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Problem dealing with mAH, mA, and volts

  1. Sep 4, 2006 #1
    Suppose the current drain (on average) of a LED is 2mA at 4.5v. Now suppose that 250 mAH 1.5v cells are being used to power this thing. I want to keep this LED powered for 504 hours (3 weeks), how many cells are needed and how should they be arranged?

    Now, here is my stab at the problem.

    There is a voltage requirement of 4.5v, right? So, place 3 1.5v cells in a series to add the voltage up to 4.5v. So far I know that there will be a series of 3 cells.

    There is a mAH requirement of 250 mAH, right? So there will be cells in parallel to each other to meet this requirement (since putting cells in parallel adds current). At this point, I get stuck, because I am not sure how to compute how many I will need in parallel.

    I do know that battery life = capacity / current though...

    Any help?
     
  2. jcsd
  3. Sep 4, 2006 #2
    Anyone know?
     
  4. Sep 4, 2006 #3

    Office_Shredder

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    So now that you have a set of three batteries in parallel, you need to see how many of those you need.

    As a hint, you need 2mA for 504 hours. So try multiplying that. See what units you get.
     
  5. Sep 4, 2006 #4
    So you get 1008 mAH. Each cell's capacity is 250 mAH. But 250 doesn't go into 1008 evenly?
     
  6. Sep 5, 2006 #5

    andrevdh

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    The amp-hour rating of a battery is a very crude evaluation quantity of a battery. This given figure was arrived at by discharging the battery over some chosen period of time, it seems 20 hours is popular for some reason, drawing current from it at such level that the battery actually just makes it to the end of the fixed time period (which might be different for different manufacturers - they are not oblidged to keep to any specs.). The load is therefore adjusted to obtain the "right" amount of current so that it just survives the ordeal. Like how hard should an employer make his subjects work so that they only just make it to retirement? Your problem is allmost the same - you know how long and how hard (you want them to work), the question is just how many (batteries do you need for the task). This means that this value is of no real value to your problem. If you do decide to take it as a guideline then the amount of current that one such (set of) batteries can deliver for 504 hours come to about 0.5 mA, which indicates that they cannot do the task on their own, they need at least three more sets (that is quite a lot of batteries to keep one LED happy for three weeks), maybe one extra set to play it safe.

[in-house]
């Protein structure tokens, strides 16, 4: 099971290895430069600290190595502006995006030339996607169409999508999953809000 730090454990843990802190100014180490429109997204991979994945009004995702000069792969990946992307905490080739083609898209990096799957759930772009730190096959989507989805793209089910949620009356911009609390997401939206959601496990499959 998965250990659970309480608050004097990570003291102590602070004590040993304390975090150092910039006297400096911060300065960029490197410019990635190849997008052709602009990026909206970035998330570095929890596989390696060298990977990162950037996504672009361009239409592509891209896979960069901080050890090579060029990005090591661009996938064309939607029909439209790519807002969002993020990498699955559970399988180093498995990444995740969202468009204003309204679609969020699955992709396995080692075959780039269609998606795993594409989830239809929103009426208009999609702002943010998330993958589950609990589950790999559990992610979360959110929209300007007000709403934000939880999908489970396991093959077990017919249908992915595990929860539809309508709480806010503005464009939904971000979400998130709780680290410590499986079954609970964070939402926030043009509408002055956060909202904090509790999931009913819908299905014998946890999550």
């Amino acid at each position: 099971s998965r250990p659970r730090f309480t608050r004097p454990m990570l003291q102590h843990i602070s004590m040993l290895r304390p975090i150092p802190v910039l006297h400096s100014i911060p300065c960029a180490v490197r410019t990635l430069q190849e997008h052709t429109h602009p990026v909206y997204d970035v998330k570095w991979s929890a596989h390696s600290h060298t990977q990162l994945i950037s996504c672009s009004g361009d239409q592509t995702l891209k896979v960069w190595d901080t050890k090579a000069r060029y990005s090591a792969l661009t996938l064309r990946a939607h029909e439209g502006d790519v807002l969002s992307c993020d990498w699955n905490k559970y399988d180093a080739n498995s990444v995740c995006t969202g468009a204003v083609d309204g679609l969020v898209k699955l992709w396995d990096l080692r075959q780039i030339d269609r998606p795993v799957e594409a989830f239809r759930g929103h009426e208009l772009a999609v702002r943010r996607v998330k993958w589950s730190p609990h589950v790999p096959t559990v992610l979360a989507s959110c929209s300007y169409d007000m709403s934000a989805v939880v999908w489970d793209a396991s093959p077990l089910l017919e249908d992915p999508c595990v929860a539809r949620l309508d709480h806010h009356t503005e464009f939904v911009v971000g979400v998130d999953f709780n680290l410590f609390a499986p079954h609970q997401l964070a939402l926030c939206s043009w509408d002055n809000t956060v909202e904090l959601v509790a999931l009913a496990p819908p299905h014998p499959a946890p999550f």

Otherwise you need to get info from the manufacturer or test their capacity yourself, maybe they perform much better at a lower current?
     
    Last edited: Sep 5, 2006
  7. Sep 5, 2006 #6

    Office_Shredder

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    adc, now for the beauty of significant digits. Since it's 2mA, there's only one siginificant digit, and your actual answer is 1000 mAH
     
  8. Sep 6, 2006 #7

    andrevdh

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    That is the capacity you need is

    [tex]1000\ mAh[/tex]

    and the capacity of a (set of) batteries is:

    [tex]250\ mAh[/tex]

    so you require:

    [tex]1000/250 = 4[/tex]

    (sets of) batteries. But as I tried to explain the 250 mAh only tells you something about one specific situation and (maybe) nothing about the situation you are interested in.
     
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